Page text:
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Wednesday, July 18, 2012

What is your level of commitment?

It's a post I've been wanting to write for some time. Ironically, I've been refraining from blog posts due to a written assignment for Advance Shiatsu training.

How do we measure our level of commitment to anything, not just a sport, anything?  Haven't we all reached a point when a hobby became a passion, which one day became a practice? For those who have and those who are considering taking the plunge, this post is for you.

One spiritual guide suggested, if you want to know what you're committed to just look at your purchases. Unless you are committed to reading every book in the public library, past times require funding. We all know the more advanced our skills become the more expensive the equipment becomes. Once we outgrow the cheap, entry level gear and spend big on high quality apparatus we want someone to teach us how to use it efficiently. After all, you wouldn't hitch a plow to a racehorse, why use a high-performance road bike kicking around town?

Putting time in is another investment. It's a turning point between enthusiast and amateur. When mid-week time is given to developing "weekend hobby" skills, it has turned in to a passion. We put time into our teachers and friends who share the passion. Then one day a brown belt test is suggested, or a writing contest, the team enters a tournament. A goal emerges complete with deadline, which perpetuates the formidable climb from amateur to professional. We invest effort into studying the iconic elite and what helped them achieve high level.When solo practice spontaneously springs into the schedule, we are engaged in a practice.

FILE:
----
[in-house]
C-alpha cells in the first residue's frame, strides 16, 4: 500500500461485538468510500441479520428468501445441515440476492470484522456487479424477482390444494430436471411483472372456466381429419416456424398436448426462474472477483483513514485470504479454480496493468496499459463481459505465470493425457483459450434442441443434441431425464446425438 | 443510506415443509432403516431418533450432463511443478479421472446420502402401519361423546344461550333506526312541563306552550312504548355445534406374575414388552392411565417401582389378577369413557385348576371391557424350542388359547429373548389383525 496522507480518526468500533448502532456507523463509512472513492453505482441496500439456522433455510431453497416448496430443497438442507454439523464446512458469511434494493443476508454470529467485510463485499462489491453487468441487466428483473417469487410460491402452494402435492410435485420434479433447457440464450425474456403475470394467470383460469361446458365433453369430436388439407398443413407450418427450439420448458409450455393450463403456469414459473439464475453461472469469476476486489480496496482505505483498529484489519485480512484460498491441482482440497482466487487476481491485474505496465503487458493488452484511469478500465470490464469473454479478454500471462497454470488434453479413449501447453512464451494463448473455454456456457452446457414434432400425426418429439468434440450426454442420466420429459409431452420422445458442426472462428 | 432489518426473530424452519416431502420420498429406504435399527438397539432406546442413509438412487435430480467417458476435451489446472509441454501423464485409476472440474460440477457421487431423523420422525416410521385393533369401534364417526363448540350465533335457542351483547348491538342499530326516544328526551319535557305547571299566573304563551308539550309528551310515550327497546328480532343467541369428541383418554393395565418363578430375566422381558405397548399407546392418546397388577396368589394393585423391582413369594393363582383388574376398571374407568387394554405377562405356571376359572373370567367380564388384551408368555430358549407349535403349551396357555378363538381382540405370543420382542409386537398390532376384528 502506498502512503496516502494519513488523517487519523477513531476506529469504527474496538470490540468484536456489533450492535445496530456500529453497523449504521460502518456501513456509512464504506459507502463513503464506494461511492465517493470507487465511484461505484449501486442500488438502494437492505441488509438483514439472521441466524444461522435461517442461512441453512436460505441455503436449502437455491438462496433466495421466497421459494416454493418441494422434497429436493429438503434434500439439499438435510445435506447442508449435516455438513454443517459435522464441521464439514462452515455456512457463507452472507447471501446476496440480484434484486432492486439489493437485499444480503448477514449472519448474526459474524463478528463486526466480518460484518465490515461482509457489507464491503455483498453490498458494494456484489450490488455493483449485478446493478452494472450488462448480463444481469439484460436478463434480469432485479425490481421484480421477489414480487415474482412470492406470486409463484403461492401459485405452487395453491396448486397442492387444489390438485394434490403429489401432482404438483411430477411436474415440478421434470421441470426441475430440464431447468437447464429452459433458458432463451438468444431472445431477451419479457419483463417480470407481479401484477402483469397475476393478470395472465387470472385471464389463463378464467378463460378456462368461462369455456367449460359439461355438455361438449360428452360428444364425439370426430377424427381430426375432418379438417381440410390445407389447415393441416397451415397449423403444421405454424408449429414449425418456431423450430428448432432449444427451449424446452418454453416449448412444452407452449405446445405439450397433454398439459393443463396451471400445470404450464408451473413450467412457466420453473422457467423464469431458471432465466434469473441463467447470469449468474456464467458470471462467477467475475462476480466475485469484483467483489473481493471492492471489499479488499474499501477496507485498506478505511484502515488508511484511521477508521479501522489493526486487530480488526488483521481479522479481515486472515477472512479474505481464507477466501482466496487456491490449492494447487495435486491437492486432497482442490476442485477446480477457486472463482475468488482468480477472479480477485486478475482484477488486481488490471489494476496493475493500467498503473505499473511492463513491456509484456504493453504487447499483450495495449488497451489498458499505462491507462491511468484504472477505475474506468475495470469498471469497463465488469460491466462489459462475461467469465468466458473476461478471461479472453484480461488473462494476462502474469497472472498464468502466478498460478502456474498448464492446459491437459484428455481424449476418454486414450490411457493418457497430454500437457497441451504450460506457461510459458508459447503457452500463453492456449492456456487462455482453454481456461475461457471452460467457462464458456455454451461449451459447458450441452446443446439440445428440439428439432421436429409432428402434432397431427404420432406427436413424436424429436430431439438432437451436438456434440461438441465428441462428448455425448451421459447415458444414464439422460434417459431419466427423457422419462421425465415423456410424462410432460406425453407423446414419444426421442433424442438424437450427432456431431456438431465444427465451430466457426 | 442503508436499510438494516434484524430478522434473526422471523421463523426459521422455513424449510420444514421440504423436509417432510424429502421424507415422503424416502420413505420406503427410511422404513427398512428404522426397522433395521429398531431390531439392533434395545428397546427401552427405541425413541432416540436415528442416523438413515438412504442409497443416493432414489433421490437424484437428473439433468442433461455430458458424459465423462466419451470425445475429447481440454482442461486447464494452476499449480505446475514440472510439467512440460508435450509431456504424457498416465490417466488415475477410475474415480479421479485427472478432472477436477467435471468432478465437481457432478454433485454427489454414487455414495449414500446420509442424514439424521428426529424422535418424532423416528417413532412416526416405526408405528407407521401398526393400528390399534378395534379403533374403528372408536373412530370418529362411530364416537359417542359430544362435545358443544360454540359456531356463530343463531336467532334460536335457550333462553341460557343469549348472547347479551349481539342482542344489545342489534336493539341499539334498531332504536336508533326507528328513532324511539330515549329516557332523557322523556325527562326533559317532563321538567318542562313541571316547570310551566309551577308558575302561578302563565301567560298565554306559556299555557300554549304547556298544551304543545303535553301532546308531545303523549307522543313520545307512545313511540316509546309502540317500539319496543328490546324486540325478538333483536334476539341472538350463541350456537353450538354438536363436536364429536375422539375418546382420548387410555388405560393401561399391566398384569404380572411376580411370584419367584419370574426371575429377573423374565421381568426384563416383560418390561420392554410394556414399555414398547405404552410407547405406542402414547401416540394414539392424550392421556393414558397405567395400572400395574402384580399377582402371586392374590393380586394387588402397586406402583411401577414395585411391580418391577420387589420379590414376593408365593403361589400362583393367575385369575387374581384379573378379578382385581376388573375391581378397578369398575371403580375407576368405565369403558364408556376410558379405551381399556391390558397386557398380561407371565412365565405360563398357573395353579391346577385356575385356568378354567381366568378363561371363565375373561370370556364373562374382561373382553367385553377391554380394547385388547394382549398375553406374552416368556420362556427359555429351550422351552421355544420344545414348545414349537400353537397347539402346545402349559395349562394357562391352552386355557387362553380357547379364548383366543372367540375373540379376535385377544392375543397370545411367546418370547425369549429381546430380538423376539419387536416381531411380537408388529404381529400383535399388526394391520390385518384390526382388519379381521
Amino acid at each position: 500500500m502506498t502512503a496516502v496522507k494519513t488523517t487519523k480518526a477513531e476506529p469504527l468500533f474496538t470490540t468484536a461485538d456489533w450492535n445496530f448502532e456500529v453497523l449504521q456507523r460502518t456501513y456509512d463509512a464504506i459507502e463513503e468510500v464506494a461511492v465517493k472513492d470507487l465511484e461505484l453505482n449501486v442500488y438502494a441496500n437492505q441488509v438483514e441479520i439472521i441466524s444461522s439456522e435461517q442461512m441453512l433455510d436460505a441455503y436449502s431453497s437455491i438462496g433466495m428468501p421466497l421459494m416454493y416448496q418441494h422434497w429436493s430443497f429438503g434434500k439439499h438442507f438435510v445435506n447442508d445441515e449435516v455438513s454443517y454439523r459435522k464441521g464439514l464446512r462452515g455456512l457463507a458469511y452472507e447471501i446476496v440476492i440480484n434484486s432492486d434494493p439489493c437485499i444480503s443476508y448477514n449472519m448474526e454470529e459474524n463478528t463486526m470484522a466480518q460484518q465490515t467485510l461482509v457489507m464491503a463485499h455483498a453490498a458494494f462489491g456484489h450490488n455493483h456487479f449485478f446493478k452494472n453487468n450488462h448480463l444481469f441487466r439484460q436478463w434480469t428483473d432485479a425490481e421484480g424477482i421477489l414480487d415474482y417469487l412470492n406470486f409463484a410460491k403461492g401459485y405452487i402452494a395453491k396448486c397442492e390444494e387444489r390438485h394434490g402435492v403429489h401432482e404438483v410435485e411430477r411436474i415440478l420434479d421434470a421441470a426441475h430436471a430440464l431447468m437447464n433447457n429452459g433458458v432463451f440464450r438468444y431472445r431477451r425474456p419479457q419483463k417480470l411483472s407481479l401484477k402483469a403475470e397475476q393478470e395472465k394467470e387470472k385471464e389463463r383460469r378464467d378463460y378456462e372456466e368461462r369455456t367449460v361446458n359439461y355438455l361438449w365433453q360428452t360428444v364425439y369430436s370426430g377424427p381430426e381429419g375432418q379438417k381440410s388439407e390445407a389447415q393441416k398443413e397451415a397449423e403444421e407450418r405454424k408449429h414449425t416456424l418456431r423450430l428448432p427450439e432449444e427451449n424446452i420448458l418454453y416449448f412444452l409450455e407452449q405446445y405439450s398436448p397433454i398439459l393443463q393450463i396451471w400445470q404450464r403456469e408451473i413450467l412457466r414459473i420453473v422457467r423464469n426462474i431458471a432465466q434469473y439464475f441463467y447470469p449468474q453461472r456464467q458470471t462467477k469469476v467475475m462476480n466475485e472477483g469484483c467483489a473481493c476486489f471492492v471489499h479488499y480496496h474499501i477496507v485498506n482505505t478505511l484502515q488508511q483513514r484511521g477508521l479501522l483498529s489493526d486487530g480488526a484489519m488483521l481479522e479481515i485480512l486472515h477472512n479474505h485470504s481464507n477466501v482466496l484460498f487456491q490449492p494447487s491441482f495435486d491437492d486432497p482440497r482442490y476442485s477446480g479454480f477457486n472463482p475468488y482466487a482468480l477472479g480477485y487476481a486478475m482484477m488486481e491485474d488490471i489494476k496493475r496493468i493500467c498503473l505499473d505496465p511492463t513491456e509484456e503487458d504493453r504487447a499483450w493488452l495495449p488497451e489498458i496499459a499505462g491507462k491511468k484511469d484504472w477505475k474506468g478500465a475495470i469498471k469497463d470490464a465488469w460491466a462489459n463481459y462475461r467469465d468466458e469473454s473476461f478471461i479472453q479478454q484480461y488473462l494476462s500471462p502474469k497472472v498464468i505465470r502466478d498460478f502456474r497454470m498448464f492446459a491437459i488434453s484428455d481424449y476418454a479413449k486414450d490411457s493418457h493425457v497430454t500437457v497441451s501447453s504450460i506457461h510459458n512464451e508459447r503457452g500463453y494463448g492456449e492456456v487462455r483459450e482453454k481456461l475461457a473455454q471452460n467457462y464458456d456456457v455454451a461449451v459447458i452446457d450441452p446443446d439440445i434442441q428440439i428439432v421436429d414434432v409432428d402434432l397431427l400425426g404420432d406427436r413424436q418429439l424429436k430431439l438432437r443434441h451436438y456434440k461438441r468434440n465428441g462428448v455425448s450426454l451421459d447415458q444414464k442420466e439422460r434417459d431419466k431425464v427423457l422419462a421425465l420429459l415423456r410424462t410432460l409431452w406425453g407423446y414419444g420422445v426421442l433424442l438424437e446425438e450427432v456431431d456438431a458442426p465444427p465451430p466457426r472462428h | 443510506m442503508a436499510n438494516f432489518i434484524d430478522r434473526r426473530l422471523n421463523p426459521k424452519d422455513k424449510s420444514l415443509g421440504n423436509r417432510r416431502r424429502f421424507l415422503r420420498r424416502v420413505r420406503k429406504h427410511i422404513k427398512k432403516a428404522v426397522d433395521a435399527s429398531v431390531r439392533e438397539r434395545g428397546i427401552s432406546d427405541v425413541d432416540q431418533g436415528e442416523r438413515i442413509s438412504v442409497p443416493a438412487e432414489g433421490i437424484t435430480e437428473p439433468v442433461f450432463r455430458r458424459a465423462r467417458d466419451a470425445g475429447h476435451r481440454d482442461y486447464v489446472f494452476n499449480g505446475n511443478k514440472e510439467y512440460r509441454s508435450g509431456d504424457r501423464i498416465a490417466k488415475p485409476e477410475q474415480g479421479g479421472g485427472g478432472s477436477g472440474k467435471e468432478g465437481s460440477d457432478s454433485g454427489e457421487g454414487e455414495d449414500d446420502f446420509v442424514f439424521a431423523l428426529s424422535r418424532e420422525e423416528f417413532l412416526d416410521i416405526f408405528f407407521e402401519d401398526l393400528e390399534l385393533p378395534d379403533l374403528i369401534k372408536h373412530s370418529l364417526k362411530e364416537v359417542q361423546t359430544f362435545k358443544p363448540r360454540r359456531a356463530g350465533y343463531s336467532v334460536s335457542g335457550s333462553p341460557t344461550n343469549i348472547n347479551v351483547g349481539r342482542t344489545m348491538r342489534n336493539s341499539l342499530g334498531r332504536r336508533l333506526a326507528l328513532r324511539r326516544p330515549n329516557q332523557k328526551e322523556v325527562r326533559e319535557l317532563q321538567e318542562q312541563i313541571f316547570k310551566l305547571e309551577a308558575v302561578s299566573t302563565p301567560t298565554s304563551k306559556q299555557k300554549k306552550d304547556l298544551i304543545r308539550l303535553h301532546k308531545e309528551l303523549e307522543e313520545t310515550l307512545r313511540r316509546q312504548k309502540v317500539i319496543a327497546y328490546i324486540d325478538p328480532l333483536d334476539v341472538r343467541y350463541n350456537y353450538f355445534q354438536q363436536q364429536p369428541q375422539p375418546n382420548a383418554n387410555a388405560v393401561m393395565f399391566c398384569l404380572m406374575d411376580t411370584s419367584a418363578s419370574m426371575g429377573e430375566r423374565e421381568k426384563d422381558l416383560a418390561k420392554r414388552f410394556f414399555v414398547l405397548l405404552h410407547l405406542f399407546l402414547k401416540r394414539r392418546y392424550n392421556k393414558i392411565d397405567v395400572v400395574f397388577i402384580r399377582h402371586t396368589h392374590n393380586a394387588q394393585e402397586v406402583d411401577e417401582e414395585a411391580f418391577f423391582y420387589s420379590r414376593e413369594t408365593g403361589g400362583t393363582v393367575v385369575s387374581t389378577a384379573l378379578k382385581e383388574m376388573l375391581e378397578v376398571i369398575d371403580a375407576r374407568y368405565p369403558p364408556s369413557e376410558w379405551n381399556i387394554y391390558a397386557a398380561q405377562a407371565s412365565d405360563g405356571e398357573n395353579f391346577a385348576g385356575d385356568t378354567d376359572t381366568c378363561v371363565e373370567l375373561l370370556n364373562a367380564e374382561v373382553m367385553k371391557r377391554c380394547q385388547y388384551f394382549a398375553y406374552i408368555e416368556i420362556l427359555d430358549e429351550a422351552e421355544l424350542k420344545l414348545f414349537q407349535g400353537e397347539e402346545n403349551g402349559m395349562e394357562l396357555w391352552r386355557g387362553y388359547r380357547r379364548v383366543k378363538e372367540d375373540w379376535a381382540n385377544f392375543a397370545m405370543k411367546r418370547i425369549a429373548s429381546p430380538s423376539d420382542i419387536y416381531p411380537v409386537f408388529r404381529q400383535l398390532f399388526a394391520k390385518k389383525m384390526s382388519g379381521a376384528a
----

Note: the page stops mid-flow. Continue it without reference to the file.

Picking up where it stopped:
At some point not too near the beginning of committed practice there is shift in the enjoyment of our practice. In sports there is a physical breakthrough requiring plain discipline and grit. In art there is a catharsis of self-awareness, in science there is the dawning massiveness of what is known vs. what is not know, in spiritual evolution the crisis of recognizing our own neurosis and failures. In all these arenas the certainty of long-term effort becomes a real experience, and somehow it seems that we've come too far to turn back from the original goal.

If you've ever made it this far with what used to be a past time, you understand that the next step is like a cool drink on a hot day. There is time for this. That's the step, the awareness that the original goal is just one part of the learning. In passing through the above-mentioned uncomfortable turning point, if we make it, there is a clear recognition that the practice will continue into the future even beyond the first goal. At this point two things happen: one, all our friend have accepted that we prioritize our time building skills before being social with them; and two, we look for ways to get the practice to pay for itself because it has become part of our life. And we love it that way. Once these two things have occurred in close proximity, we are on the way to part-time professional.

The reasons I am blogging about this are as follows: First, I wish to illuminate the path in what way I can. This is a well-worn track, I am only one of multitudes who have found that my passion will lead to my profession if I follow it. Second, for all who have glimpsed the massiveness of passion, I wish to give encouragement.When our hearts are excited and engaged, we are more alive than ever! Let yourself fall in love with something other than a human being. Third and last (for now), I invite everyone to study deeply into your interests. One spiritual tradition lists three qualities seen in people who give themselves to a life-long practice: patience, kindness and the ability to acknowledge their own deficiencies. This is a profound blessings of our existence which will lead to greater depth in life.

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